Extreme weather to worsen with climate change: IPCC
KAMPALA (Reuters) - An increase in heat waves is almost certain, while heavier rainfall, more floods, stronger cyclones, landslides and more intense droughts are likely across the globe this century as the Earth's climate warms, U.N. scientists said on Friday.
The U.N. Intergovernmental Panel on Climate Change (IPCC) urged countries to come up with disaster management plans to adapt to the growing risk of extreme weather events linked to human-induced climate change, in a report released in Uganda on Friday.
The report gives differing probabilities for extreme weather events based on future greenhouse gas emissions scenarios, but the thrust is that extreme weather is likely to increase.
"It is virtually certain that increases in the frequency and magnitude of warm daily temperature extremes ... will occur in the 21st century on the global scale," the IPCC report said.
"It is very likely that the length, frequency and/or intensity of warm spells, or heat waves, will increase," it added.
"A 1-in-20 year hottest day is likely to become a 1-in-2 year event by the end of the 21st century in most regions," under one emissions scenario.
An exception is in very high latitudes, it said. Heat waves would likely get hotter by "1 degrees C to 3 degrees C by mid-21st century and by about 2 degrees C to 5 degrees C by late-21st century, depending on region and emissions scenario."
Delegates from nearly 200 countries will meet in South Africa from November 28 for climate talks with the most likely outcome modest steps toward a broader deal to cut greenhouse gas emissions to fight climate change.
CARBON EMISSIONS UP
The United Nations, the International Energy Agency and others say global pledges to curb emissions of CO2 and other greenhouse gases are not enough to prevent the planet heating up beyond 2 degrees Celsius, a threshold scientists say risks an unstable climate in which weather extremes become more common and food production more difficult.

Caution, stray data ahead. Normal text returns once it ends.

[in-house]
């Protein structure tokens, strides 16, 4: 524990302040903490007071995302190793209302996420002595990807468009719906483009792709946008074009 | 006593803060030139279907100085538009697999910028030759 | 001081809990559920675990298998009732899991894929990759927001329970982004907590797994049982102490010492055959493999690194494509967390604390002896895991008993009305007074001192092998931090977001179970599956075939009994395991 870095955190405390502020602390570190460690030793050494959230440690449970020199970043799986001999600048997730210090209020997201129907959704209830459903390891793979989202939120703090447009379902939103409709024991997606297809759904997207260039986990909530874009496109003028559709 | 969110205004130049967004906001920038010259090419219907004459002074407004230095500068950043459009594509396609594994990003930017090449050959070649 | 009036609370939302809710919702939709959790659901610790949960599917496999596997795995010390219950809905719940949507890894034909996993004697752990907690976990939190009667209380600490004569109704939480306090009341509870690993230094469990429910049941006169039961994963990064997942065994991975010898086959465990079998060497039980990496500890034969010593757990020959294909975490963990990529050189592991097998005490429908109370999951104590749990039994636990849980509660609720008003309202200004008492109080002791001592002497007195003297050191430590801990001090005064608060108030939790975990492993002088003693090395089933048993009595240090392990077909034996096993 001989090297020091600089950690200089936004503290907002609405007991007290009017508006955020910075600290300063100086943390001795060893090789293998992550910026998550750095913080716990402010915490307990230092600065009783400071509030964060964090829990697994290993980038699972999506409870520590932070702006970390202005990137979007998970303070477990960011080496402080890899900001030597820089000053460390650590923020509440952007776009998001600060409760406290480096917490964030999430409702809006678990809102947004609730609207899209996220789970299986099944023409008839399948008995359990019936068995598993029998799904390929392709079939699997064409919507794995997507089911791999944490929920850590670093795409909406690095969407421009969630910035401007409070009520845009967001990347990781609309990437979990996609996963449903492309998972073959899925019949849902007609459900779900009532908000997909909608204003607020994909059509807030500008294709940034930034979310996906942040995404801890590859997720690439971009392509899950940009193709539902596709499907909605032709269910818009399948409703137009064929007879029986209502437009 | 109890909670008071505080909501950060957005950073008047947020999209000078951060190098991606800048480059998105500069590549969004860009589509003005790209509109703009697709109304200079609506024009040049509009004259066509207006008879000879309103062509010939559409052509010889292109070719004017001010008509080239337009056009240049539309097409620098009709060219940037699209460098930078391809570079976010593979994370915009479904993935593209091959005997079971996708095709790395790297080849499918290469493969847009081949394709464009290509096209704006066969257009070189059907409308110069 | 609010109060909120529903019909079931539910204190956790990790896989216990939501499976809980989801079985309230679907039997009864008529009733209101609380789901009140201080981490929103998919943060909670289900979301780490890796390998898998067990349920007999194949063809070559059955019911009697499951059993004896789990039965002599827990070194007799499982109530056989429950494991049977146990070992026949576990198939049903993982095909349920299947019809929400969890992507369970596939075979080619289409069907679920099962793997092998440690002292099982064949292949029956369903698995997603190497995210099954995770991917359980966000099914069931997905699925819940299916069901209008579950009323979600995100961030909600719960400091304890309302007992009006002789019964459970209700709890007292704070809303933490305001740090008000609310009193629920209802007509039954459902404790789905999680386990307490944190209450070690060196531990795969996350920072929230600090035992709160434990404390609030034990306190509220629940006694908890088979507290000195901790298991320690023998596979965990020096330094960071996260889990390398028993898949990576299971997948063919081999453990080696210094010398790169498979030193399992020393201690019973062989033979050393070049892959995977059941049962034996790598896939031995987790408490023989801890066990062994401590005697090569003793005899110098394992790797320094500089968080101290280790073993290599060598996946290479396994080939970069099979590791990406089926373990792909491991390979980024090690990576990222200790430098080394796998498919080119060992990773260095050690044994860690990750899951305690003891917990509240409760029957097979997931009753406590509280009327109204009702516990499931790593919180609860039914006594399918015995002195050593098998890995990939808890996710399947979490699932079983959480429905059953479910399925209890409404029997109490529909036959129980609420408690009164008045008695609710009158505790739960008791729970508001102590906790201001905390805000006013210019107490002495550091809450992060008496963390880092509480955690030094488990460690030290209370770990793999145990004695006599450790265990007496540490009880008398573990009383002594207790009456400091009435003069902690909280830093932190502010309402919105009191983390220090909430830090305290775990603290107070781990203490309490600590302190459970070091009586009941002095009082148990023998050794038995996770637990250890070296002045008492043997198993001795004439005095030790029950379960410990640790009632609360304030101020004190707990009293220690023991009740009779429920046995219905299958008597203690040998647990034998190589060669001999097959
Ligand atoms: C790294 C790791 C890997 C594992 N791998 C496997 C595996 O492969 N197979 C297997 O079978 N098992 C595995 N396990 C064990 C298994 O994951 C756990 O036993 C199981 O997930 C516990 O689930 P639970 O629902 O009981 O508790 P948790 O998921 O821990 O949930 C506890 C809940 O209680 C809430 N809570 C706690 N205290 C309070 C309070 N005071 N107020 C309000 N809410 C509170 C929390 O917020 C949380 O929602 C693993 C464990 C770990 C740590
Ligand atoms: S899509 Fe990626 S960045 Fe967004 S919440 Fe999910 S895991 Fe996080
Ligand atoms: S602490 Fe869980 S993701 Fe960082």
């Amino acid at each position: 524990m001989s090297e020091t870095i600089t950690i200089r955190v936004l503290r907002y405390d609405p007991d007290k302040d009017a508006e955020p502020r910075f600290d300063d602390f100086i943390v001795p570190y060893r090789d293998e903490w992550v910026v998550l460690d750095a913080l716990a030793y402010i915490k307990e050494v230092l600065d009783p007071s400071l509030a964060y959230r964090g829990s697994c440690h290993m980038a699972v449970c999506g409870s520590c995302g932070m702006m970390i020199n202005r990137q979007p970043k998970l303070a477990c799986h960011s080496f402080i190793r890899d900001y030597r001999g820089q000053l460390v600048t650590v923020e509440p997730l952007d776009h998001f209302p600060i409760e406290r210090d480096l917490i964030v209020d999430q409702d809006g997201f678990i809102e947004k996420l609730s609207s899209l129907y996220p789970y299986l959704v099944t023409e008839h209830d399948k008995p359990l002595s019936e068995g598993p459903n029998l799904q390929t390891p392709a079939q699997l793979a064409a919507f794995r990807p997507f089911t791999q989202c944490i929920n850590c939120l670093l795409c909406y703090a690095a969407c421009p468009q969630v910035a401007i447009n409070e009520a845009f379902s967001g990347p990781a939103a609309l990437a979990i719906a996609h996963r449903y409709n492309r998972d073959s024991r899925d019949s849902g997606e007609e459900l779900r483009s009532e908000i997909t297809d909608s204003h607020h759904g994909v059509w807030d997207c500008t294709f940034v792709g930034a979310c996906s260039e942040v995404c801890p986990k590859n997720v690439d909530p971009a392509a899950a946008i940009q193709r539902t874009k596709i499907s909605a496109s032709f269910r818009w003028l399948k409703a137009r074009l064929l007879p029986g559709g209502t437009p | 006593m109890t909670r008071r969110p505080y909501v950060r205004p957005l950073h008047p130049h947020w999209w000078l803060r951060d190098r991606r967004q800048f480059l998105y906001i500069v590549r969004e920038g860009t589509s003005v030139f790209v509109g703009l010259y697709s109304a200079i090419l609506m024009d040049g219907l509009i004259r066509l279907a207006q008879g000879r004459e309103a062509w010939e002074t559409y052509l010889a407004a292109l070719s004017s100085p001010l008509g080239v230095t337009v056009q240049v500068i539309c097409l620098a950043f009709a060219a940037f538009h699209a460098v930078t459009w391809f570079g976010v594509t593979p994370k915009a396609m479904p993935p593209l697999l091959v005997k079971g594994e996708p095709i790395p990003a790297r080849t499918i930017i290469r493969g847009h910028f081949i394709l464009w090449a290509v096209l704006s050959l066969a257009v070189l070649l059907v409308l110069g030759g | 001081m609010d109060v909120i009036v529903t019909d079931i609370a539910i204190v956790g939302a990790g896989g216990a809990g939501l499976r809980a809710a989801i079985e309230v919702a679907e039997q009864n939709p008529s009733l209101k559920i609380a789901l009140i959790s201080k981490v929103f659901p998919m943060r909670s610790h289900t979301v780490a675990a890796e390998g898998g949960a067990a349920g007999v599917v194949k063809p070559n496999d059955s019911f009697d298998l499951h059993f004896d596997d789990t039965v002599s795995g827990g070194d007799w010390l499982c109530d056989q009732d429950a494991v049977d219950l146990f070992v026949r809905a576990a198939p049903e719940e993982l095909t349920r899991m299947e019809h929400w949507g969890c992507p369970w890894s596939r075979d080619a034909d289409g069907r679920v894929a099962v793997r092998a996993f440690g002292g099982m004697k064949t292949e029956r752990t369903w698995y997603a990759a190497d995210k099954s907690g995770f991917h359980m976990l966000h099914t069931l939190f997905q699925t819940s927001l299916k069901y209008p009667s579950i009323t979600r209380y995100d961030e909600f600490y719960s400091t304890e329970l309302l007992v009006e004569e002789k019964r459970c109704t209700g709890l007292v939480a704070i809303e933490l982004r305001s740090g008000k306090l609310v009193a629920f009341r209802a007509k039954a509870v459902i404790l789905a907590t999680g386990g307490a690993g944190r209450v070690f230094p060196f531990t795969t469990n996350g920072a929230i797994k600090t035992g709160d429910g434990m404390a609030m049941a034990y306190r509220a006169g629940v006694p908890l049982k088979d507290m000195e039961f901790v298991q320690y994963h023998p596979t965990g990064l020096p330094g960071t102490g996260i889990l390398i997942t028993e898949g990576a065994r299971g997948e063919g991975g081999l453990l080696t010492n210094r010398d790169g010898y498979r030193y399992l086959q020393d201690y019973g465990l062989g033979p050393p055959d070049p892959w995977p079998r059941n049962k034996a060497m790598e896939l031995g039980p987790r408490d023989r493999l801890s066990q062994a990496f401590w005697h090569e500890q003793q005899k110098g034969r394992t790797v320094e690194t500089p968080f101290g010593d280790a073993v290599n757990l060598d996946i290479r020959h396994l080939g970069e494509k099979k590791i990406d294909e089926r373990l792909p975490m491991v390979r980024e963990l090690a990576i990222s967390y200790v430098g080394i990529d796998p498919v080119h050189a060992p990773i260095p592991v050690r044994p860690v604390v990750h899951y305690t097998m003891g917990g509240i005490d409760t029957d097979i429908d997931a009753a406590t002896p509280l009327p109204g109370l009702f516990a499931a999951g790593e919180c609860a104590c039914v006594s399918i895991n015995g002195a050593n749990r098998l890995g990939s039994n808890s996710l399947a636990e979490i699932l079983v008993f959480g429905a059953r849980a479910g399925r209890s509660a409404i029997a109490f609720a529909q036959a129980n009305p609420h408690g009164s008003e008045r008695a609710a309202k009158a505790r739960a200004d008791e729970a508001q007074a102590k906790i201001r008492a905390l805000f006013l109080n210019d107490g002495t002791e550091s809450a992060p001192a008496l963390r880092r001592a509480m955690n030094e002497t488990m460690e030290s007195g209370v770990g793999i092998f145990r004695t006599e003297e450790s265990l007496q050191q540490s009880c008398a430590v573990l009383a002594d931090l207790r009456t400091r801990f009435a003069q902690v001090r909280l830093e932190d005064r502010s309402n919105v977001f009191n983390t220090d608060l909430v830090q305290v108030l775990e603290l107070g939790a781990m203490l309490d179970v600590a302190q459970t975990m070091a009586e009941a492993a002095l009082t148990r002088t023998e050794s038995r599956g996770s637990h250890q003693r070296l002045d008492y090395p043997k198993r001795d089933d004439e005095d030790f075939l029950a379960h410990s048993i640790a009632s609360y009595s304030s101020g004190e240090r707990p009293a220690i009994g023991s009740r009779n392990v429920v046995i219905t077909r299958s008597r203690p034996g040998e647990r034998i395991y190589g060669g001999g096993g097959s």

Global carbon emissions rose by a record amount last year, rebounding on the heels of recession.
"It is likely that the frequency of heavy precipitation or the proportion of heavy rainfall from heavy falls will increase in the 21st century over many areas of the globe," especially in "high latitudes and tropical regions."
For the IPCC, "likely" means a two-thirds chance or more.
It said there was "medium confidence" that this would lead to "increases in local flooding in some regions", but that this could not be determined for river floods, whose causes are complicated.
The report said tropical cyclones were likely to become less frequent or stay the same, but the ones that do form are expected to be nastier.
"Heavy rainfalls associated with tropical cyclones are likely to increase with continued warming. Average tropical cyclone maximum wind speed is likely," the report said.
That, coupled with rising sea levels were a concern for small island states, the report said.
Droughts, perhaps the biggest worry for a world with a surging population to feed, were also expected to worsen.
The global population reached 7 billion last month and is expected to reach 9 billion by 2050, according to U.N. figures.
"There is medium confidence that droughts will intensify in the 21st century ... due to reduced precipitation and/or increased evapotranspiration," including in "southern Europe and the Mediterranean region, central Europe, central North America, Central America and Mexico, northeast Brazil and southern Africa."
There is a high chance that landslides would be triggered by shrinking glaciers and permafrost linked to climate change, it said.
(Writing and additional reporting by Tim Cocks; Editing by Janet Lawrence)
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